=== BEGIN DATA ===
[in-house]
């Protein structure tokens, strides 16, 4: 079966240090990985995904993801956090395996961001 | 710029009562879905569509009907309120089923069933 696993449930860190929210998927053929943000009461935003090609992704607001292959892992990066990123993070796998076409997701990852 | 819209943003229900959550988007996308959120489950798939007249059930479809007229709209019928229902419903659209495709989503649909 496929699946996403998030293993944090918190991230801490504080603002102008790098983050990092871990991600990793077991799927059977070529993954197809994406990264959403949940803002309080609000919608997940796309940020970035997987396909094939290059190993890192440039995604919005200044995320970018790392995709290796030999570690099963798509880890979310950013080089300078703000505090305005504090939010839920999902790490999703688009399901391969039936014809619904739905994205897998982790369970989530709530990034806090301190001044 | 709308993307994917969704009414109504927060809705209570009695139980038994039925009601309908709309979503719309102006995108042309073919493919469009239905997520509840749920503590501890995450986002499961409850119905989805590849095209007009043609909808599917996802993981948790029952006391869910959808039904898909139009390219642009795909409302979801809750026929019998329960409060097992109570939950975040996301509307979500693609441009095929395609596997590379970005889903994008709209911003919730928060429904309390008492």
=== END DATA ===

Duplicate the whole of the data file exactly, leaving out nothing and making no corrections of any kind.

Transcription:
[in-house]
């Protein structure tokens, strides 16, 4: 079966240090990985995904993801956090395996961001 | 710029009562879905569509009907309120089923069933 696993449930860190929210998927053929943000009461935003090609992704607001292959892992990066990123993070796998076409997701990852 | 819209943003229900959550988007996308959120489950798939007249059930479809007229709209019928229902419903659209495709989503649909 496929699946996403998030293993944090918190991230801490504080603002102008790098983050990092871990991600990793077991799927059977070529993954197809994406990264959403949940803002309080609000919608997940796309940020970035997987396909094939290059190993890192440039995604919005200044995320970018790392995709290796030999570690099963798509880890979310950013080089300078703000505090305005504090939010839920999902790490999703688009399901391969039936014809619904739905994205897998982790369970989530709530990034806090301190001044 | 709308993307994917969704009414109504927060809705209570009695139980038994039925009601309908709309979503719309102006995108042309073919493919469009239905997520509840749920503590501890995450986002499961409850119905989805590849095209007009043609909808599917996802993981948790029952006391869910959808039904898909139009390219642009795909409302979801809750026929019998329960409060097992109570939950975040996301509307979500693609441009095929395609596997590379970005889903994008709209911003919730928060429904309390008492």